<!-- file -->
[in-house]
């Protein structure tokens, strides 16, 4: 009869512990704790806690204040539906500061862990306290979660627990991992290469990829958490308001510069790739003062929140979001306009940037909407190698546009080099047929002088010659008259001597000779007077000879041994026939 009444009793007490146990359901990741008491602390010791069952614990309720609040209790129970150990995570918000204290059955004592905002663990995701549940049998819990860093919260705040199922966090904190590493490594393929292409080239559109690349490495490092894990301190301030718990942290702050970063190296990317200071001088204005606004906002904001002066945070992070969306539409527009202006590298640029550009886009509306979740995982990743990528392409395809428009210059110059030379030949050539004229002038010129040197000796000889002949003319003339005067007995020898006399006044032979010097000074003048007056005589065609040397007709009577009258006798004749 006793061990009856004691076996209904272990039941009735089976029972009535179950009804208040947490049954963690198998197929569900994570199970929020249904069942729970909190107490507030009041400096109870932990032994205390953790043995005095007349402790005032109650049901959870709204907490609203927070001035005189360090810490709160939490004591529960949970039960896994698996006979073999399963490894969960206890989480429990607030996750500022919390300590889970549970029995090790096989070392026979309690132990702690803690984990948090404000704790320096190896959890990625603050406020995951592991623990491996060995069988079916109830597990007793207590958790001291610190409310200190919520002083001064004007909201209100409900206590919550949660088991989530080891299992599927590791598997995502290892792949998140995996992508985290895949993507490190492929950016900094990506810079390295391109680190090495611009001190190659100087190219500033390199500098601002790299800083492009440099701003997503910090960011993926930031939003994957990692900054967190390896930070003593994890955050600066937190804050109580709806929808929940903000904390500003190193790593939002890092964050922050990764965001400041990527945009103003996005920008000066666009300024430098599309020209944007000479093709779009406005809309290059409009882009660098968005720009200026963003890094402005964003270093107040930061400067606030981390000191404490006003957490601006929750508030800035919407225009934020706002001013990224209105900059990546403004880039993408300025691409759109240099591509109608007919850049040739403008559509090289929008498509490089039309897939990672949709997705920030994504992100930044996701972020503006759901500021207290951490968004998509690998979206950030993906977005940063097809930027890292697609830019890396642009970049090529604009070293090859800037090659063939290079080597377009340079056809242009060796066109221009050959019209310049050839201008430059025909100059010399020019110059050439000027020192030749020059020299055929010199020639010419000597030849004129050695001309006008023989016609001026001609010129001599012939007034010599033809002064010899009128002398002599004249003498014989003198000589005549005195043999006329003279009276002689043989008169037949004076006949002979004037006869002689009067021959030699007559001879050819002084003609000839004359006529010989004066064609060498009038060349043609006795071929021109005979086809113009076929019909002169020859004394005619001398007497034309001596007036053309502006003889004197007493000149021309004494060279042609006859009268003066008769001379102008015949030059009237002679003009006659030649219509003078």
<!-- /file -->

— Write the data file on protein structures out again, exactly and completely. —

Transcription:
[in-house]
């Protein structure tokens, strides 16, 4: 009869512990704790806690204040539906500061862990306290979660627990991992290469990829958490308001510069790739003062929140979001306009940037909407190698546009080099047929002088010659008259001597000779007077000879041994026939 009444009793007490146990359901990741008491602390010791069952614990309720609040209790129970150990995570918000204290059955004592905002663990995701549940049998819990860093919260705040199922966090904190590493490594393929292409080239559109690349490495490092894990301190301030718990942290702050970063190296990317200071001088204005606004906002904001002066945070992070969306539409527009202006590298640029550009886009509306979740995982990743990528392409395809428009210059110059030379030949050539004229002038010129040197000796000889002949003319003339005067007995020898006399006044032979010097000074003048007056005589065609040397007709009577009258006798004749 006793061990009856004691076996209904272990039941009735089976029972009535179950009804208040947490049954963690198998197929569900994570199970929020249904069942729970909190107490507030009041400096109870932990032994205390953790043995005095007349402790005032109650049901959870709204907490609203927070001035005189360090810490709160939490004591529960949970039960896994698996006979073999399963490894969960206890989480429990607030996750500022919390300590889970549970029995090790096989070392026979309690132990702690803690984990948090404000704790320096190896959890990625603050406020995951592991623990491996060995069988079916109830597990007793207590958790001291610190409310200190919520002083001064004007909201209100409900206590919550949660088991989530080891299992599927590791598997995502290892792949998140995996992508985290895949993507490190492929950016900094990506810079390295391109680190090495611009001190190659100087190219500033390199500098601002790299800083492009440099701003997503910090960011993926930031939003994957990692900054967190390896930070003593994890955050600066937190804050109580709806929808929940903000904390500003190193790593939002890092964050922050990764965001400041990527945009103003996005920008000066666009300024430098599309020209944007000479093709779009406005809309290059409009882009660098968005720009200026963003890094402005964003270093107040930061400067606030981390000191404490006003957490601006929750508030800035919407225009934020706002001013990224209105900059990546403004880039993408300025691409759109240099591509109608007919850049040739403008559509090289929008498509490089039309897939990672949709997705920030994504992100930044996701972020503006759901500021207290951490968004998509690998979206950030993906977005940063097809930027890292697609830019890396642009970049090529604009070293090859800037090659063939290079080597377009340079056809242009060796066109221009050959019209310049050839201008430059025909100059010399020019110059050439000027020192030749020059020299055929010199020639010419000597030849004129050695001309006008023989016609001026001609010129001599012939007034010599033809002064010899009128002398002599004249003498014989003198000589005549005195043999006329003279009276002689043989008169037949004076006949002979004037006869002689009067021959030699007559001879050819002084003609000839004359006529010989004066064609060498009038060349043609006795071929021109005979086809113009076929019909002169020859004394005619001398007497034309001596007036053309502006003889004197007493000149021309004494060279042609006859009268003066008769001379102008015949030059009237002679003009006659030649219509003078």